Professional Wrestling 
  • World Tag Team Championships were a Macguffin in the heyday of the National Wrestling Alliance. While the NWA forbid its member promotions from crowning their own World Heavyweight Champion, they were free to create "World" champions in other weight classes and divisions. Thus, most NWA promotions had a World Tag Team Championship that was just a glorified regional title never defended outside of the territory. It also made the promotion look better to fans, who thought they were being treated to World Championship caliber matches even when the World Heavyweight Champion wasn't in town. Of course, most local fans had no idea that other World Tag Team Championships existed; unless they read the Apter wrestling magazines. In which case, it was often confusing seeing these titles listed as "NWA World Tag Team Championship (Memphis version)" or "NWA World Tag Team Championship (Mid-Atlantic version), etc."

    Tabletop Games 
  • The Paranoia adventure "The Yellow Clearance Black Box Blues". The title Black Box. What it does is eventually revealed, in some versions of the adventure, but it's unlikely your player characters will live long enough to discover it.
    • The High Programmers variation also recommends throwing in some "Cow Creamers", side goals for the Ultraviolets to fight over so they can trade them to a NPC.
  • The "Honor & Intrigue" system has a character attribute actually called "MacGuffin". Taking it turns one of the items in your character's possession into a future MacGuffin.
  • Referenced in Mistborn Adventure Game, where the book uses the term "Macguffin" to describe a Secret that has no function other than to be the thing everyone wants. For example, a vast hoard of precious metal that may or may not exist, and which is of little use anyway, because the world is coming to an end and there's nothing to buy with that wealth.
  • In Warhammer 40,000, a Standard Template Construct fragment makes for an all-purpose MacGuffin. STCs were machines from the Dark Age of Technology containing the sum total of human technological knowledge, plus the capability to build any device. No working STCs exist anywhere in the 41st Millennium, but a printout from the STC's library can be worth entire solar systems, so the Imperium will use every means at their disposal to grab one.
  • Most of the Dungeons & Dragons campaign Dragon Heist is a chase after the Stone of Golorr, a sentient but basically useless artifact. There is a coda where the Stone points the way to a dragon hoard, at which point the dragon reveals itself to be the Big Good and makes the "final battle" a doddle, but the real story is already over by then.

    Theatre 
  • In Philoctetes, while much is made of Philoctetes' special bow (received from Herakles himself) the plot itself is not really concerned with its purpose as much as the choices the characters make because of and in spite of its importance.
  • In Sherlock Holmes, the MacGuffin is a packet containing letters, photographs, jewelry etc. that were sent to Alice Faulkner's late sister by a foreign gentleman who seduced and ruined her, and the villains want it out of the picture now that he wants to marry. The name of the gentleman is merely whispered inaudibly, and the sister's name is not revealed either.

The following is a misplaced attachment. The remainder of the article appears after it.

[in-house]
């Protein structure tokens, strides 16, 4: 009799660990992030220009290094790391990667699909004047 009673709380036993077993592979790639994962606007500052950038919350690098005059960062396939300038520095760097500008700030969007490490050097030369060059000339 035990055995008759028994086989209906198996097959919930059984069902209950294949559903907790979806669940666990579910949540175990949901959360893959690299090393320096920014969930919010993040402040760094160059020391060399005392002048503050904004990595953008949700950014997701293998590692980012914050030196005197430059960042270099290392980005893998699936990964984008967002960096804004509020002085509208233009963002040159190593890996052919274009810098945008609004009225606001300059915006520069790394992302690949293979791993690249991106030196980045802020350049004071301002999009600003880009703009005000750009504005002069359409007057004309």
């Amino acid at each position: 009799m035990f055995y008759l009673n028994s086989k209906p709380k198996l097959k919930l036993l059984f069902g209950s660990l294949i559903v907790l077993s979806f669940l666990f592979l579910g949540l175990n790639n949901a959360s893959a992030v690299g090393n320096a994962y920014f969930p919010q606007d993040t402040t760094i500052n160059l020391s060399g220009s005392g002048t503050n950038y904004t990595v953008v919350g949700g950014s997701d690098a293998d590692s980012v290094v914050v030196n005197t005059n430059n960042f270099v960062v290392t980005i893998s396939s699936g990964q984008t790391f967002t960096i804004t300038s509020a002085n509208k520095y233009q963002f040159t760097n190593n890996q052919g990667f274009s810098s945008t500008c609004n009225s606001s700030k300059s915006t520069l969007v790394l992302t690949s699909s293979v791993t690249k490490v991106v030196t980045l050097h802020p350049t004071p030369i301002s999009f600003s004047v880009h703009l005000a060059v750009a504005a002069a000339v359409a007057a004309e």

Theme Parks 

    Visual Novels 
  • Mary's eye in Shikkoku no Sharnoth. We know what the eye does for her but exactly how it would really help anyone else who acquired it is vague. They simply want it.

    Web Original 
  • Deconstructed with the discs on the Dream SMP, especially in Season 2. Materially speaking, they're worthless, and indistinguishable from any other copy of Cat or Mellohi on the server. However, Tommy ascribes a lot of sentimental value to them, and both Tommy and Dream give them more and more symbolic value as the struggle between them progresses, becoming representations of the power Dream has over Tommy and L'Manburg. Over the course of the Vengeance Arc, Tommy starts to believe that getting the discs back will remove the power Dream has over him and thereby end all conflict (which is wrong, but not an unreasonable conclusion to come to), and with Techno egging him on, goes to greater and greater lengths to get them back. His Heel Realization at the Green Festival happens when he realizes he'd been wrong to put the discs over his friends and country, and while he doesn't stop chasing them, he keeps his priorities in check from that point onward. However, Dream has no such realization and continues to treat them as all-important to the point of putting them on literal pedestals, and sabotages himself at multiple points to get them, and his taunting Tommy with the discs is what ultimately leads to his downfall. Tommy and Dream both experience the consequences of giving the discs ultimate importance, but while Tommy uses those consequences to learn and grow into a better and wiser person, Dream refuses to confront any realistic flaws, and that's why Tommy wins.
  • The Project Orwell software in series 1 of KateModern, which is mysteriously absent from the second series.
  • The Ningyo: Christopher Marlowe's piece of the map leading to The Ningyo.
  • The Nostalgia Chick has a jar of mayonnaise that has been transformed into one by Lord MacGuffin.
  • The Tower of Pimps, a stack of four gold blocks on an obsidian block pedestal, in Rooster Teeth's, "Let's Play Minecraft". Nothing fancy, just bragging rights material for whoever wins the challenge of the episode.
  • The dimensional transponder in The Cartoon Man which turns out to be a pen the characters found earlier. In the third movie, the Glove of the Animator becomes one as well.
  • This trope was featured in Episode 2 of the TV Tropes podcast On the Tropes.
  • The Rise of the Budget remake of Troopers has the Orb. Lampshaded, of course.
    Dread Lord: I kinda feel like the Orb is this vaguely defined MacGuffin.
  • The campaign in LARPs features a magical artifact called the Eleventh Eye.
  • Dave Sindelar of Fantastic Movie Musings and Ramblings coined the term "Gizmo MacGuffin", to refer to a MacGuffin that is a type of advanced science fiction technology that is not used, but only fought over. An example from many serials of the 30s and 40s is a death ray that the good guys and the bad guys fight over.
  • The Imperial Hereditary Seal in Farce of the Three Kingdoms. Sun Ce openly refers to it as a Plot Device, and everyone treats it as though it is important, although it really doesn't bestow anything. Later the narrator steals it from Cao Cao's effects in order to use it to legitimize Liu Bei.


Alternative Title(s): Mc Guffin, Golden Fleece, Arbitrary Plot Driving Item, Interchangable Plot Driving Item, Item Of Plot Advancement, Interchangeable Important Item

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The Infinity Stones

The Infinity Stones are six stones that, when in the wrong hands, could alter and even destroy the universe itself.